Despite all the efforts and money the government has invested in inclusive growth through various policy initiatives, the results have not been promising. Rural India has not seen the kind of prosperity growth that urban India has. We still have to rely on convoluted and opaque processes to receive and utilize information. This has resulted in long queues at government offices and rampant corruption that robs the system of any credibility and its participants of any accountability. Development programmes become scams when the beneficiary has no idea of the funding and the ways it has been allocated and used. Information, therefore, becomes the key to empowerment which, in turn, will lead to good governance.
It is ironical that the government is the richest source of information, and yet it is stifling its very flow from reaching the common man through mismanagement.
The Public Distribution System (PDS) is one initiative being robbed of its value by lack of information and the subsequent corruption it brings. Research conducted a year ago by the Centre for Media Studies and Transparency International showed that corruption and fraudulent practices were rendering PDS totally ineffective. The survey found that “60% of the households using PDS do not get ration supplies; in high poverty states, ‘out-of-stock’ scenarios were as high as 80%; and, 34% of those visiting PDS offices had to make four or more visits before they were heard and action was taken; finally, nearly 50% of them paid bribe for obtaining a new and legitimate ration card”.
One of the reasons why citizens get exploited is that the service provider withholds information. Establishing information parity between the service provider and the beneficiary can be a significant step in empowering citizens. For example, customers relying on fair price shops must have three kinds of information—when the grains arrived, the quantity of grains available at any given time and the price. Citizens can then demand what is due to them. The fair price shop owner, in turn, will demand the same from the wholesale provider, thereby creating a reverse ripple effect, cleaning up the entire system.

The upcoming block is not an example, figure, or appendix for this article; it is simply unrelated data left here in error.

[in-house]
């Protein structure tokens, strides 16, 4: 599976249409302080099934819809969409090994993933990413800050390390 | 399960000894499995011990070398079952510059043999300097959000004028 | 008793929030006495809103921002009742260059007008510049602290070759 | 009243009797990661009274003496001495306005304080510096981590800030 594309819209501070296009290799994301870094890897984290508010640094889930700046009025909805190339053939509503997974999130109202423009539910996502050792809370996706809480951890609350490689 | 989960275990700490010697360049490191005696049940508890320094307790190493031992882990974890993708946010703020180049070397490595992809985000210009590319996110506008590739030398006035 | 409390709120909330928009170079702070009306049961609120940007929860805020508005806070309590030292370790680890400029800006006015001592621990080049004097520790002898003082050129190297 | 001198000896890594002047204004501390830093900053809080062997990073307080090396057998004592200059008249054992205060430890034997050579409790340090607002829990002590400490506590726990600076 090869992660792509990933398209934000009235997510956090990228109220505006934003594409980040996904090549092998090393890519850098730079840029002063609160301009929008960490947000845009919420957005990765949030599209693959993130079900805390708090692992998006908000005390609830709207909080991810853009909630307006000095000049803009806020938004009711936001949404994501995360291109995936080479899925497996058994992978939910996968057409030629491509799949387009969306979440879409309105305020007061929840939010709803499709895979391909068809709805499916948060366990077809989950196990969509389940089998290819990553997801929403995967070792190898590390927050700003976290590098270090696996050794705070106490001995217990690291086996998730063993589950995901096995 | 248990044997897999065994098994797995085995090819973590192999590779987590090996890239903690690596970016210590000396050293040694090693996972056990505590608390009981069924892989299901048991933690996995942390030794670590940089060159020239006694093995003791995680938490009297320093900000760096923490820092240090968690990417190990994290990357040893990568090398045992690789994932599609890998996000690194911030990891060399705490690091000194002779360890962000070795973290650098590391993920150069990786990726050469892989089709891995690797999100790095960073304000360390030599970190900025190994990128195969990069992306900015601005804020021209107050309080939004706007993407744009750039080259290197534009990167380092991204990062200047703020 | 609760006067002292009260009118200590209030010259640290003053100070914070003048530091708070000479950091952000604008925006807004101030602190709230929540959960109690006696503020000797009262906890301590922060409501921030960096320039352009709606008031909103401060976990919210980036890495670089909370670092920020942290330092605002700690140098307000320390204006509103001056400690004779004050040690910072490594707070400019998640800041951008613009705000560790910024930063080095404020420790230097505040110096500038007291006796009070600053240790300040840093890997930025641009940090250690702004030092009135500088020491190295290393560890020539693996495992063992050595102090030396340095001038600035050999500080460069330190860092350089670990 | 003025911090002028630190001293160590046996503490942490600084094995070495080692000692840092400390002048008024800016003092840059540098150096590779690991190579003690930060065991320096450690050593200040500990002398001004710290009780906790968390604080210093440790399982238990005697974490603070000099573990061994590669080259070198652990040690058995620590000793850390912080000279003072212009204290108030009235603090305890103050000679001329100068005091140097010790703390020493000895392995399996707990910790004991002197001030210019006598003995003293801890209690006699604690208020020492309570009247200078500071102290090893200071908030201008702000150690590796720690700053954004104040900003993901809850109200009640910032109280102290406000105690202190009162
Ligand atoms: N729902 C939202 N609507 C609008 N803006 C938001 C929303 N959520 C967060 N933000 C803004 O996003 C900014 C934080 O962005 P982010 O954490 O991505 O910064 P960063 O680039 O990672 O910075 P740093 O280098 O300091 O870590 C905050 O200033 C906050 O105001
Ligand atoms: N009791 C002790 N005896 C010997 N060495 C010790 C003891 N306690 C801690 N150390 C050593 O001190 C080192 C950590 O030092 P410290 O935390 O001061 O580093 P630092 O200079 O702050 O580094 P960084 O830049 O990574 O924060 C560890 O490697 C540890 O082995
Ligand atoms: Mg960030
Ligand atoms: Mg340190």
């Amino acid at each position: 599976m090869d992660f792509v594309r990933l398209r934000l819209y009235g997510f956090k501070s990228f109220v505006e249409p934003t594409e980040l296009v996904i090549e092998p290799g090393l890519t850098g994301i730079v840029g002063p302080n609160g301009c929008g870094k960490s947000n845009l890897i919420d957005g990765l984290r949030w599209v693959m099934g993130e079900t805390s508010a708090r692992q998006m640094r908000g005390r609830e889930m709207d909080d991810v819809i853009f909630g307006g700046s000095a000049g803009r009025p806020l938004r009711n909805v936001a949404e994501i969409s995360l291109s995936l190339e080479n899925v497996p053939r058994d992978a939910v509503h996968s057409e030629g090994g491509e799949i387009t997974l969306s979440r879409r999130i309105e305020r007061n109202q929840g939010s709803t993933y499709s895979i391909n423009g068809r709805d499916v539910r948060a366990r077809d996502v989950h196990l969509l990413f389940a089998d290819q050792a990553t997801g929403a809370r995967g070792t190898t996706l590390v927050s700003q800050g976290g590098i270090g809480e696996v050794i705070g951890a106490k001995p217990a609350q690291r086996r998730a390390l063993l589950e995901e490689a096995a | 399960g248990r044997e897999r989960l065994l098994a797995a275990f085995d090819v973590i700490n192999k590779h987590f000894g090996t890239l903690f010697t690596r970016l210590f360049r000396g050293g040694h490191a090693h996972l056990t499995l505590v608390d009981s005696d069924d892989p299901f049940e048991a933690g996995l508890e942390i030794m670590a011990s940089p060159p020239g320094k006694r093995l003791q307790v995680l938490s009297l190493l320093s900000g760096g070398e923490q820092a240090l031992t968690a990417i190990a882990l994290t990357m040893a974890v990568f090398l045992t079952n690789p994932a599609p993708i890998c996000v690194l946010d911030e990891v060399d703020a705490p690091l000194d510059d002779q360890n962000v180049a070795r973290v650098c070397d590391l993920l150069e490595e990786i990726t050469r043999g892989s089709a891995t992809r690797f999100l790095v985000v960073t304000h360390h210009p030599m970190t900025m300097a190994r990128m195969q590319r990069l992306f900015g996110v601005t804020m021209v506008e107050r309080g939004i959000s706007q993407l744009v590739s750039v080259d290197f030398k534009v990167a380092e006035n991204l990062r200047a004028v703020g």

The top-down approach only works well as policy and good governance does not happen by providing politicians a rule book. Instead of thinking about how to increase the government’s efficiency and capacity to plan and implement programmes for rural development, can’t we provide relevant information to rural citizens and evoke their self-interest to insist on better quality of services? For visible impact, we need the bottom-up approach where citizens push for reform.
Information exists. But it is not accessible or available in a format for easy consumption. Rural citizens are at the mercy of the officialdom. Most of the time, it is not misinformation or the lack of it but the convoluted and obfuscating processes that dissuade citizens from seeking information. It is possible to replicate Google’s model of making information available and accessible to rural consumers so they can make informed decisions. The consequences will be exciting and farreaching. Innovative information and communication technologies can be leveraged for this. It must be noted that while technology plays a key role in enhancing governance, it is information that is the core. In time, we will reach a tipping point, where there will be enough information providers or enough ways for citizens to get information.
That information empowers is unquestionable. If we are to come close to the vision of becoming a developed nation, truly liberal and democratic, provision for accessible information to rural citizens becomes an imperative.
The time is right for the information revolution to sweep across the hinterland. The time is right for those exposed to the power of information to pass on the benefits to the underserved. The time is right to create empowered communities for active participation in the governance of the world’s largest democracy.
Sriram Raghavan is CEO, Comat Technologies. Comment at firstname.lastname@example.org